Temperate shrub land or chaparral is a dry-weather biome, an area with distinctive climate and animal and plant species. Pockets of temperate chaparral exist in multiple countries including the Central Coast of California, the West Coast of South America, parts of South Africa and the Mediterranean. Temperate chaparral is similar to desert chaparral that can also be found in areas of the Mediterranean and California, except the temperate areas have cooler average temperatures of between 53 and 65 degrees Fahrenheit. The difference in temperatures and the slight increase in precipitation yields denser shrubbery in the more untouched areas, which changes the overall ecosystem.
Plants in the temperate chaparral biome are masters of water conservation, and have hard, waxy leaves or needles that keep water locked inside. They also must be able to live in soil that is often nutrient poor, and can even be bare rock or sand. Trees like blue oaks and mountain mahoganies are able to spread their branches wider because of a greater amount of space between them compared to other woodland ecosystems. The area is also welcoming to coniferous pines. Beneath the trees are dense scrub areas with plants such as common sagebrush and manzanitas, a shrub with smooth red bark and heather-like flowers. In the California temperate chaparral grows California Buckeye as well with its waxy and supple green leaves. Mosses and lichens that define the area’s flora grow on many of the above mentioned plants.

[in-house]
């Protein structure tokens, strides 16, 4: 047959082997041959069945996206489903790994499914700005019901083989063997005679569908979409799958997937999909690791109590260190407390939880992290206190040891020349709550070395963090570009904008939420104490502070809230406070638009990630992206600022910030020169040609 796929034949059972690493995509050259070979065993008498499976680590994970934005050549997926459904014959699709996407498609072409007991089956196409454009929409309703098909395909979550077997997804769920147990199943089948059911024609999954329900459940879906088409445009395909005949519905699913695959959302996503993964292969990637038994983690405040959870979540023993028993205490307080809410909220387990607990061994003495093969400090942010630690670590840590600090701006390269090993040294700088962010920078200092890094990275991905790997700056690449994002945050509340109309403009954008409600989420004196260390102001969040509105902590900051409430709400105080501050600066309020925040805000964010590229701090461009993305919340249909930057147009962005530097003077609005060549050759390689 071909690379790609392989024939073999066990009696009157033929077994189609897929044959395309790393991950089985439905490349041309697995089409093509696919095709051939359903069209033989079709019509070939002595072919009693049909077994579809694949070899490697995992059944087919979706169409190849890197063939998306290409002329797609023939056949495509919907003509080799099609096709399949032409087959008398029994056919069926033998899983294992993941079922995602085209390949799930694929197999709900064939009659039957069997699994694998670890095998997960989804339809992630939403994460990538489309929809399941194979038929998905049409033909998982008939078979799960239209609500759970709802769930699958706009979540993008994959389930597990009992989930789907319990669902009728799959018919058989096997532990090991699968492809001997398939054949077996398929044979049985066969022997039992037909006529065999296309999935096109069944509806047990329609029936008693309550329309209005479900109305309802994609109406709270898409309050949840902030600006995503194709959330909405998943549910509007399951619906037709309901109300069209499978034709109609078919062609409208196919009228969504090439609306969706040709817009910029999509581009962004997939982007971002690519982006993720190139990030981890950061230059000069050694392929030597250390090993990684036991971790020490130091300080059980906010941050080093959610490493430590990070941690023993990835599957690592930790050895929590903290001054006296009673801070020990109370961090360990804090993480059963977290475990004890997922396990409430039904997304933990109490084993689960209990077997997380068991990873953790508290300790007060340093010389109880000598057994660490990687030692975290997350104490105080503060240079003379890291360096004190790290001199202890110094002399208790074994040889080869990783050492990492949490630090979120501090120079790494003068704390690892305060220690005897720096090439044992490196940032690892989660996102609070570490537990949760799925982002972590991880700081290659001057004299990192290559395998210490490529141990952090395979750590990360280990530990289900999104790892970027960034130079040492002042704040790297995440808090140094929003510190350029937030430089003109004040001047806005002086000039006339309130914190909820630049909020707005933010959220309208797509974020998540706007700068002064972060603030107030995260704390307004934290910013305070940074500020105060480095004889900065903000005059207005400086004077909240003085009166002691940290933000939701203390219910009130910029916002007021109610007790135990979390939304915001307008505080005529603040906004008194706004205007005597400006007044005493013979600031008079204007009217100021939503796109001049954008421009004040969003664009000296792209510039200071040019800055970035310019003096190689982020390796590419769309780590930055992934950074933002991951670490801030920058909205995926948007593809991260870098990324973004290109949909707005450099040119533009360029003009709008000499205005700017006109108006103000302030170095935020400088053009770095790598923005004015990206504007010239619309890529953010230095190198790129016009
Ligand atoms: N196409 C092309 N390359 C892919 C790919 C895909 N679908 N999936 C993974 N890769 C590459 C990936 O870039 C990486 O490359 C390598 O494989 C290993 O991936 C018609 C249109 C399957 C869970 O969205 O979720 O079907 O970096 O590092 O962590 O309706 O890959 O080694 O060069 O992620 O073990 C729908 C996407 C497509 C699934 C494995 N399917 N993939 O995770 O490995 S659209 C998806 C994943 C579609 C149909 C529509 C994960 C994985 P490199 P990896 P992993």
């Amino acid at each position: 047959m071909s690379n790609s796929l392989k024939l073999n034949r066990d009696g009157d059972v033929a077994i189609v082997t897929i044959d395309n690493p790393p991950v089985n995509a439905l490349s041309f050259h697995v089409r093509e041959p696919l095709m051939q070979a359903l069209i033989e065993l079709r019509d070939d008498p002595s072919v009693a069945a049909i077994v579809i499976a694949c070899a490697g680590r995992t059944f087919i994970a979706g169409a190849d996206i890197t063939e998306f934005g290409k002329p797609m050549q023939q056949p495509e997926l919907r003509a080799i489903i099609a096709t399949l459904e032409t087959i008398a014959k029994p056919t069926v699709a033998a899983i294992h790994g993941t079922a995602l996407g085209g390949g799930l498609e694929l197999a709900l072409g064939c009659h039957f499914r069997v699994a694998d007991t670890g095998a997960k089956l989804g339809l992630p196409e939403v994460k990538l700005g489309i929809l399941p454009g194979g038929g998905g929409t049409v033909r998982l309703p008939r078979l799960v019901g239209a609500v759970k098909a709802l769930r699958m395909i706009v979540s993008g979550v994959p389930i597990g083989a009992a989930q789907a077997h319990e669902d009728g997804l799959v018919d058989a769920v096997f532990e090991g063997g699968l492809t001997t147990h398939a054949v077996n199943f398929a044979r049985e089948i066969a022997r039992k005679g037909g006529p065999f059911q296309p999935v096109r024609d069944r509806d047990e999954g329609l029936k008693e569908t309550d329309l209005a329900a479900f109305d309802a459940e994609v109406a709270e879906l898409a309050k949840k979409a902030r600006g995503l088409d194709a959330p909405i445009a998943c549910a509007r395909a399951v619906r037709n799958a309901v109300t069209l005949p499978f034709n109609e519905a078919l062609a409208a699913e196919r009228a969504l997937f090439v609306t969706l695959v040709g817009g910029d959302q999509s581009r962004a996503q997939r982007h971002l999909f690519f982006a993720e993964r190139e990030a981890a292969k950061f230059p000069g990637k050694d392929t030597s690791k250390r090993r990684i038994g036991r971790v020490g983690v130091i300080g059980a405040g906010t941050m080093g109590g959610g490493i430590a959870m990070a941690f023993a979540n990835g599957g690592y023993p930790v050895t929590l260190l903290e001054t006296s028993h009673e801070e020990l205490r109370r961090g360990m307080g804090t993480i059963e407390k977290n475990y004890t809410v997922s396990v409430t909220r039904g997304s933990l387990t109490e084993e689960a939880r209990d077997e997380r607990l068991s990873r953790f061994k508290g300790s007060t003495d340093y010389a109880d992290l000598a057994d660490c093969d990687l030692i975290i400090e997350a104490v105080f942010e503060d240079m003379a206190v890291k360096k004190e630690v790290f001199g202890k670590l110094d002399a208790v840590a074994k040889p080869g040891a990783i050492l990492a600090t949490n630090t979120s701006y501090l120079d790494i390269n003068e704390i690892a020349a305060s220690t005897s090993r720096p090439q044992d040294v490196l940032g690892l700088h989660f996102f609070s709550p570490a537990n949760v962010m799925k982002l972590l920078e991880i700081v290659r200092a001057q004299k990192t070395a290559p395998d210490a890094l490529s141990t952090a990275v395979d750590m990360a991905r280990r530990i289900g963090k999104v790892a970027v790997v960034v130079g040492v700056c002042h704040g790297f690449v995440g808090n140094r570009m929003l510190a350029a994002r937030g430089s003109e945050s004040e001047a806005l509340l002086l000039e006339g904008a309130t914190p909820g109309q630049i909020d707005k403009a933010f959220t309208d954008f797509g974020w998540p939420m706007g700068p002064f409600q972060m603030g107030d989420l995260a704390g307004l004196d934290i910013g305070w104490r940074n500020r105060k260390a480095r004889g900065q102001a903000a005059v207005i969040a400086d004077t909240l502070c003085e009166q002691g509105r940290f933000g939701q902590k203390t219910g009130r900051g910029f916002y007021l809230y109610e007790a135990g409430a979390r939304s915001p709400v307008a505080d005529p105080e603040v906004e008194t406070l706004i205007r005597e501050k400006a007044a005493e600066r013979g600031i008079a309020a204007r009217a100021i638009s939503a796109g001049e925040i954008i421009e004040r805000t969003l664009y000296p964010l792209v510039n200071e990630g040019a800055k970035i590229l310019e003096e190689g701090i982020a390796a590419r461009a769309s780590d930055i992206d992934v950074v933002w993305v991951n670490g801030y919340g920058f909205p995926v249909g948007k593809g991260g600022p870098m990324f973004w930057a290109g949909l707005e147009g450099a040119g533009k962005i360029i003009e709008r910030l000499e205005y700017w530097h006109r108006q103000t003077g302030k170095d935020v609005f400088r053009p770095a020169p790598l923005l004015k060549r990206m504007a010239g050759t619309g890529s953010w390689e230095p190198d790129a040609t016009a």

All animals that live in the chaparral are adapted to a warm, semi-arid climate. The largest predator in California’s Chaparral was the now-extinct California Grizzly Bear and is now the Mountain Lion. Golden jackals, coyotes, and the occasional Gray Fox fill the ticket of canine predators, and prey on some of the smaller rodent-like animals that live nestled in the brush. Among these are rabbits, ground squirrels, opossum, and mice. Skunks also live in the chaparral, but they are less appetizing prey due to the spray of potent musk they use in their own defense. Other common sites are families of mule deer and scavenging raccoons, which often leave the wild lands and come into neighborhoods to feast upon garbage. Many species of birds such as quail frequent the Chaparral as well as venomous rattlesnakes.
Due to the dry climate and the thickness of the brush, chaparral areas are at high risk for wildfires. In the days when Chumash tribes were masters of the California coast, controlled burns were used to manage the dense underbrush, but this technique is not used regularly anymore. Wildfires often occur due to human error or natural causes in these areas that take several days to control, and often visitors are prohibited from building camp fires during the summer and autumn months. Other than this risk, however, and wariness of snakes and Mountain Lions, the temperate shrub land or chaparral can offer some of the most pleasant places to camp or hike.